Individuals and organizations interested in learning more about how to leverage digital tools for info-activism can visit Tactical Tech’s website or get in touch with Ramsey.

Microsoft Hotmail: No HTTPS for Arab, Iranian Users

Update 2: Microsoft has fixed the bug; all users can now enable HTTPS.

Update: Further testing by EFF International Activist Eva Galperin found that, in addition to Arab countries and Iran, Myanmar, Nigeria, Kazahstan, Uzbekistan, Turkmenistan, Tajikistan, and Kyrgyzstan are also affected.

This morning, a Syrian Hotmail user noted that he could not turn on HTTPS on Hotmail. At closer look, we learned that the user was actually in Jordan, and had his Hotmail location set to Jordan as well…and yet he was still blocked from turning on the “use HTTPS automatically” setting.

Specifically, Microsoft Hotmail’s HTTPS feature states that turning on HTTPS will work for Hotmail over the Web, but will cause errors through external programs.  Users can still force HTTPS temporarily, for a given page.  We have confirmed that users in some of the countries below are able to force HTTPS (either by typing it in manually or using a program like HTTPS Everywhere, however, we cannot confirm that this works for everyone, or on all pages).  In any case, it’s imperative that users have access to encryption all the time.

Replicating the Error

I quickly created a Hotmail account to see if I could replicate the situation; sure enough, when I set my location to the United States, I could turn on HTTPS as a setting, but when I switched to Jordan, I could not. I tested several other Arab countries–Syria, Bahrain, Lebanon, Morocco, Algeria–also no HTTPS. I then tested Guatemala, Israel, and Turkey: all fine. France, German: fine. Iran…no HTTPS.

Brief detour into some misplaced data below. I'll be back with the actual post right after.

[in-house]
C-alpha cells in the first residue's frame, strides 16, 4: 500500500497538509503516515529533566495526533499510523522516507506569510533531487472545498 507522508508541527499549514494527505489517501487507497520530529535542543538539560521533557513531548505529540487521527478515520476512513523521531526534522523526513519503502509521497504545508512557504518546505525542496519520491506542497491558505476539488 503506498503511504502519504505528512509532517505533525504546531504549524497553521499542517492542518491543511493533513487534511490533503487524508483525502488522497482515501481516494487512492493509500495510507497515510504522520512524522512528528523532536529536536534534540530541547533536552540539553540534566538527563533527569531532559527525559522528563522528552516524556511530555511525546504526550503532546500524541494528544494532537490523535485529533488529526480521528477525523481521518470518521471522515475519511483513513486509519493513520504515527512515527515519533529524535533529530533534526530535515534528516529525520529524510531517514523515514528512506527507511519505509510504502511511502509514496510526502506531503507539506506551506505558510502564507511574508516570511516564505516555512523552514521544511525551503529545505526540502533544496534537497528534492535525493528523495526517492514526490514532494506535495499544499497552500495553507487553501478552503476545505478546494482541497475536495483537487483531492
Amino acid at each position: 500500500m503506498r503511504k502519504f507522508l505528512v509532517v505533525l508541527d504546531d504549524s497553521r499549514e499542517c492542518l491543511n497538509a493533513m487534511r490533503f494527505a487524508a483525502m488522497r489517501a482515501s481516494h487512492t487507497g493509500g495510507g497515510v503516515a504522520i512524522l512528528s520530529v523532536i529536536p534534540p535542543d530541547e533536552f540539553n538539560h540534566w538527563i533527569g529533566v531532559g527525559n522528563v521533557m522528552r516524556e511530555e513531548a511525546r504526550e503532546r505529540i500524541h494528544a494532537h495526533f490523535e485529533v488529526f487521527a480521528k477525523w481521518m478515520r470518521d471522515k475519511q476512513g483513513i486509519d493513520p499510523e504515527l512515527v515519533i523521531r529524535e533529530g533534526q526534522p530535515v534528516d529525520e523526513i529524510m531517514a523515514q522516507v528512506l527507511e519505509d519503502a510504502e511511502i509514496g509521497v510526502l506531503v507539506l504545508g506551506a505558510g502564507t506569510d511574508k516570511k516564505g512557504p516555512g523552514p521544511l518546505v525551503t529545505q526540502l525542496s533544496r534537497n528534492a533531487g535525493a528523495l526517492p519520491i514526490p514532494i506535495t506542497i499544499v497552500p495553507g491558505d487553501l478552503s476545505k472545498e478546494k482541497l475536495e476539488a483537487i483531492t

To replicate or test for the error yourself, log in to your Hotmail account and set your location, then try to turn on HTTPS.

The message received by users with their settings turned to one of the aforementioned countries is: Your Windows Live ID can’t use HTTPS automatically because this feature is not available for your account type.

…in which “account type” = Arab/Iranian.

Incidentally, users in the aforementioned countries are able to easily change their location setting to the United States (or another country) and then successfully turn on HTTPS. It is therefore interesting that, whatever Microsoft’s reasons for barring users from HTTPS, they chose not to enforce by IP address.

By contrast, Yahoo mail does not offer HTTPS, while Gmail enforces HTTPS by default in all countries.

This isn’t the first time Microsoft has acted prejudicially toward Arab users: In 2010, my colleague Helmi Noman at the OpenNet Initiative discovered that Microsoft’s Bing was blocking Arabic-speaking users (e.g., those using the Arabic-language/Arab countries version of Bing) from searching for certain terms, mostly related to sexual content.

For activists, there are two courses of action: Either change your location to a country that will allow you to enforce HTTPS or switch to Gmail or another secure service.